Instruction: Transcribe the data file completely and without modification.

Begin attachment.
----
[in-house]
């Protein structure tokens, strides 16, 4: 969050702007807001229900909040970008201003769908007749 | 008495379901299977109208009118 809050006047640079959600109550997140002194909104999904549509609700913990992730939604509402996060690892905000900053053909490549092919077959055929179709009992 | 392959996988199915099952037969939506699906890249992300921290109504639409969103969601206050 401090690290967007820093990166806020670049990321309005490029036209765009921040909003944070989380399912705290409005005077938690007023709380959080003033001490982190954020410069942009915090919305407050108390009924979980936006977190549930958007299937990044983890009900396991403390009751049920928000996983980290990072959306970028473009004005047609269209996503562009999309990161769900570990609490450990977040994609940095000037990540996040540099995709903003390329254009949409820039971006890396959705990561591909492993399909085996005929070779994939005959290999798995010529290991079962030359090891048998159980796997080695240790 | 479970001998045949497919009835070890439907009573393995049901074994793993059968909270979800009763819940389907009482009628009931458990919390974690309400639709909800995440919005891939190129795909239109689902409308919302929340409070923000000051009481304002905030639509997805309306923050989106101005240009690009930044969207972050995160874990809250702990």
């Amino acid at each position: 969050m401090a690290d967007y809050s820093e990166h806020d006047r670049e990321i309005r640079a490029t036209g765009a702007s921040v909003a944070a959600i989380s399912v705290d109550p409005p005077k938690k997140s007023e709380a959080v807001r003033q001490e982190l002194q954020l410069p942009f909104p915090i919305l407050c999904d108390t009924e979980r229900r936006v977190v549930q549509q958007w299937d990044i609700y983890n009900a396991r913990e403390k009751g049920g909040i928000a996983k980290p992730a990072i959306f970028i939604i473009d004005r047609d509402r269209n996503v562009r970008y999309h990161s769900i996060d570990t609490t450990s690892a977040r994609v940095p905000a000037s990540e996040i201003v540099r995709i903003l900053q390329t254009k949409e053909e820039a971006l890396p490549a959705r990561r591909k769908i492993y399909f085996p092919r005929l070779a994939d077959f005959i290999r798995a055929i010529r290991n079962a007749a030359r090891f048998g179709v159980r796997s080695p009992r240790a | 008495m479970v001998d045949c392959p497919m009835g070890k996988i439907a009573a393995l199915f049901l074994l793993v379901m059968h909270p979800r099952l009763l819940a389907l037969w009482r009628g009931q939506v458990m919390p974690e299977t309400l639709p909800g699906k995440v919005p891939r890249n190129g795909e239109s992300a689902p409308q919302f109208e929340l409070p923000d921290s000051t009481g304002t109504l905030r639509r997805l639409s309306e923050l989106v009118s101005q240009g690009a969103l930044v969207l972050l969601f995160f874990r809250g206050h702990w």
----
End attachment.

[in-house]
């Protein structure tokens, strides 16, 4: 969050702007807001229900909040970008201003769908007749 | 008495379901299977109208009118 809050006047640079959600109550997140002194909104999904549509609700913990992730939604509402996060690892905000900053053909490549092919077959055929179709009992 | 392959996988199915099952037969939506699906890249992300921290109504639409969103969601206050 401090690290967007820093990166806020670049990321309005490029036209765009921040909003944070989380399912705290409005005077938690007023709380959080003033001490982190954020410069942009915090919305407050108390009924979980936006977190549930958007299937990044983890009900396991403390009751049920928000996983980290990072959306970028473009004005047609269209996503562009999309990161769900570990609490450990977040994609940095000037990540996040540099995709903003390329254009949409820039971006890396959705990561591909492993399909085996005929070779994939005959290999798995010529290991079962030359090891048998159980796997080695240790 | 479970001998045949497919009835070890439907009573393995049901074994793993059968909270979800009763819940389907009482009628009931458990919390974690309400639709909800995440919005891939190129795909239109689902409308919302929340409070923000000051009481304002905030639509997805309306923050989106101005240009690009930044969207972050995160874990809250702990």
């Amino acid at each position: 969050m401090a690290d967007y809050s820093e990166h806020d006047r670049e990321i309005r640079a490029t036209g765009a702007s921040v909003a944070a959600i989380s399912v705290d109550p409005p005077k938690k997140s007023e709380a959080v807001r003033q001490e982190l002194q954020l410069p942009f909104p915090i919305l407050c999904d108390t009924e979980r229900r936006v977190v549930q549509q958007w299937d990044i609700y983890n009900a396991r913990e403390k009751g049920g909040i928000a996983k980290p992730a990072i959306f970028i939604i473009d004005r047609d509402r269209n996503v562009r970008y999309h990161s769900i996060d570990t609490t450990s690892a977040r994609v940095p905000a000037s990540e996040i201003v540099r995709i903003l900053q390329t254009k949409e053909e820039a971006l890396p490549a959705r990561r591909k769908i492993y399909f085996p092919r005929l070779a994939d077959f005959i290999r798995a055929i010529r290991n079962a007749a030359r090891f048998g179709v159980r796997s080695p009992r240790a | 008495m479970v001998d045949c392959p497919m009835g070890k996988i439907a009573a393995l199915f049901l074994l793993v379901m059968h909270p979800r099952l009763l819940a389907l037969w009482r009628g009931q939506v458990m919390p974690e299977t309400l639709p909800g699906k995440v919005p891939r890249n190129g795909e239109s992300a689902p409308q919302f109208e929340l409070p923000d921290s000051t009481g304002t109504l905030r639509r997805l639409s309306e923050l989106v009118s101005q240009g690009a969103l930044v969207l972050l969601f995160f874990r809250g206050h702990w």